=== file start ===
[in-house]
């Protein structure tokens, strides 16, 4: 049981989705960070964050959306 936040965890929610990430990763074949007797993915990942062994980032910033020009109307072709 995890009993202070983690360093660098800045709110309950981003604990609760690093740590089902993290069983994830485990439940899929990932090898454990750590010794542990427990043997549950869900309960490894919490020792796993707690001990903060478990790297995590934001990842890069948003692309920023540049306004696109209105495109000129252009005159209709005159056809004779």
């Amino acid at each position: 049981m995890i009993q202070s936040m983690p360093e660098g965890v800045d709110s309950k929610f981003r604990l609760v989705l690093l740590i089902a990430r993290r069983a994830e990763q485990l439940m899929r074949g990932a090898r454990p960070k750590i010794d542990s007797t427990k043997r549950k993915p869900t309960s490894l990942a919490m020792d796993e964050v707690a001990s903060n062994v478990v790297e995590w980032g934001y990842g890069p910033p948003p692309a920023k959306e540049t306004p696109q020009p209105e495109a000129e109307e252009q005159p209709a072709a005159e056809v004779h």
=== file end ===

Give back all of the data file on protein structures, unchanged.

[in-house]
């Protein structure tokens, strides 16, 4: 049981989705960070964050959306 936040965890929610990430990763074949007797993915990942062994980032910033020009109307072709 995890009993202070983690360093660098800045709110309950981003604990609760690093740590089902993290069983994830485990439940899929990932090898454990750590010794542990427990043997549950869900309960490894919490020792796993707690001990903060478990790297995590934001990842890069948003692309920023540049306004696109209105495109000129252009005159209709005159056809004779």
């Amino acid at each position: 049981m995890i009993q202070s936040m983690p360093e660098g965890v800045d709110s309950k929610f981003r604990l609760v989705l690093l740590i089902a990430r993290r069983a994830e990763q485990l439940m899929r074949g990932a090898r454990p960070k750590i010794d542990s007797t427990k043997r549950k993915p869900t309960s490894l990942a919490m020792d796993e964050v707690a001990s903060n062994v478990v790297e995590w980032g934001y990842g890069p910033p948003p692309a920023k959306e540049t306004p696109q020009p209105e495109a000129e109307e252009q005159p209709a072709a005159e056809v004779h």